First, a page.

Glogging Your Every Move

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Authors

Lisa WachsmuthIllawarra Mercury
Katina MichaelUniversity of Wollongong

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http://www.illawarramercury.com.au/story/956192/glogging-your-every-move/?src=rss

Abstract

"It is one thing to lug technologies around, another thing to wear them, and even more intrusive to bear them... But that's the direction in which we're headed."

"I think we're entering an era of person-view systems which will show things on ground level and will be increasingly relayed to others via social media.

"We've got people wearing recording devices on their fingers, in their caps or sunglasses - there are huge legal and ethical implications here."

Suggested Citation

Lisa Wachsmuth and Katina Michael. "Glogging Your Every Move" Illawarra Mercury: News Nov. 2012: 10. Available at: http://works.bepress.com/kmichael/298

Full article in text here:

YOU wake up, it's a hot day so you put on your smart clothes that keep you cool; you lace up your smart shoes which track your movements while every moment of your day is recorded via an implant in your eyeball.

Sounds like science fiction but the technology is already available and it won't be long before body wearable - and implantable - technologies are ever present, according to a University of Wollongong academic.

Associate Professor Katina Michael said people were already comfortable "wearing" devices like pedometers and iPods - and there were even a number of "voluntary microchip implantees" including Australians.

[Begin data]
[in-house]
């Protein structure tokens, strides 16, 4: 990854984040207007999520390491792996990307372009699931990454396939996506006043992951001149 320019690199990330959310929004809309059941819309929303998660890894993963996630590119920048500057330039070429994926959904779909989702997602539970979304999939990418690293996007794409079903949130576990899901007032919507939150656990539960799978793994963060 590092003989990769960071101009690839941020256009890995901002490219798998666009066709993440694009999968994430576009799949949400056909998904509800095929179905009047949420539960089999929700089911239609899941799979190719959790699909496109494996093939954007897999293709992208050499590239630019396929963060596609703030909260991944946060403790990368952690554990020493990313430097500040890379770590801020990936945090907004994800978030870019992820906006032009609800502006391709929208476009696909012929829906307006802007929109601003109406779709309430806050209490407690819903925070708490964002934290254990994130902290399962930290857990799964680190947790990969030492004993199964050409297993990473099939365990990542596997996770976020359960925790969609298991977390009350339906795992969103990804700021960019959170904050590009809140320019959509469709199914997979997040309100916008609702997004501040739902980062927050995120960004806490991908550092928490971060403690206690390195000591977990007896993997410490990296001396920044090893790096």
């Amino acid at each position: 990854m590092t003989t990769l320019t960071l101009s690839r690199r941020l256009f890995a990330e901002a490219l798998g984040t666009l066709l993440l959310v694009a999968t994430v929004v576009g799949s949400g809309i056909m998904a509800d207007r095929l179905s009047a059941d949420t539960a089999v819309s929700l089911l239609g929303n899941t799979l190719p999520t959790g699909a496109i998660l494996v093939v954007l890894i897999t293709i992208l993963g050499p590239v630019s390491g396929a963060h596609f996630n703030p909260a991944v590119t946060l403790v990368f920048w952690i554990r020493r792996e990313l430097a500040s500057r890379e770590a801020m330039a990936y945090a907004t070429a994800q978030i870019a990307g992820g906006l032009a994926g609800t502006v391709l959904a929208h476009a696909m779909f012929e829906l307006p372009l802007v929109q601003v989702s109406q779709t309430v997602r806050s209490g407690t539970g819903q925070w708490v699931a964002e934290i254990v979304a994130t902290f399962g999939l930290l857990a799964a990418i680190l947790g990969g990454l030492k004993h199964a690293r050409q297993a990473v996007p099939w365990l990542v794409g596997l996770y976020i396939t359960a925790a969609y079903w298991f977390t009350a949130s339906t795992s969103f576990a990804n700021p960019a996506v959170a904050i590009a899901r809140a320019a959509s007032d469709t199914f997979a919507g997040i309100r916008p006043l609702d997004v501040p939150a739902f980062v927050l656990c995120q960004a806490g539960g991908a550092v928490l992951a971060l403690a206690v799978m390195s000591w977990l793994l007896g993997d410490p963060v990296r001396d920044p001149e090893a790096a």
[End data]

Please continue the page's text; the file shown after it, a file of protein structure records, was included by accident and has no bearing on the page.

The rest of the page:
"It is one thing to lug technologies around, another thing to wear them, and even more intrusive to bear them," she said. "But that's the direction in which we're headed."

Emerging body-wearable technologies were becoming more sophisticated and less visible, said Prof Michael, who will host an IEEE International Symposium of Technology and Society in Canada next year.

"You already see people running around with iPod pockets around their arms, or with a heart-rate monitor on at the gym," she said.

"Over the next few years these devices will become less obvious and more integrated with our clothing and accessories. We'll be wearing smart necklaces and earrings, smart glasses and headbands, smart shoes and belt buckles.

"These smart devices will make 'augmented reality' a part of our daily lives; we'll be able to take photos and video, to collect geographical data about where we've been and physiological data such as our heart rate."

A lot of this technology is already in use - extreme sports people wear cameras with built-in GPS; police officers use special sunglasses to record situations and location-based shoes monitor people with dementia.

"Most of these devices were developed for the military and are now enjoying popularity as commercial devices," Prof Michael said.

She collaborates with Prof Steve Mann from the University of Toronto, who is renowned for his eyetap device - a bit like the Google glasses available to buy in 2014 - which he uses to record his life.

"Steve coined the term 'sous-veillance' which unlike surveillance - watching from above - is about watching from below, by having a camera looking out from your body," she said.

"There's already many 'life bloggers' or 'gloggers' who record their lives - it's a bit like having a black box recorder on your person.

"I think we're entering an era of person-view systems which will show things on ground level and will be increasingly relayed to others via social media."

However, the technologies were emerging so fast that the laws - and social mores - surrounding them could not keep up.

"We've got people like Jonathan Oxer, an Australian who has a microchip implanted in his arm so he can open the door to his house without a key," she said.

"We've got Canadian film-maker Rob Spence who replaced his false eye with a camera-eye so he can record everything he sees.

"We've got people wearing recording devices on their fingers, in their caps or sunglasses - there are huge legal and ethical implications here."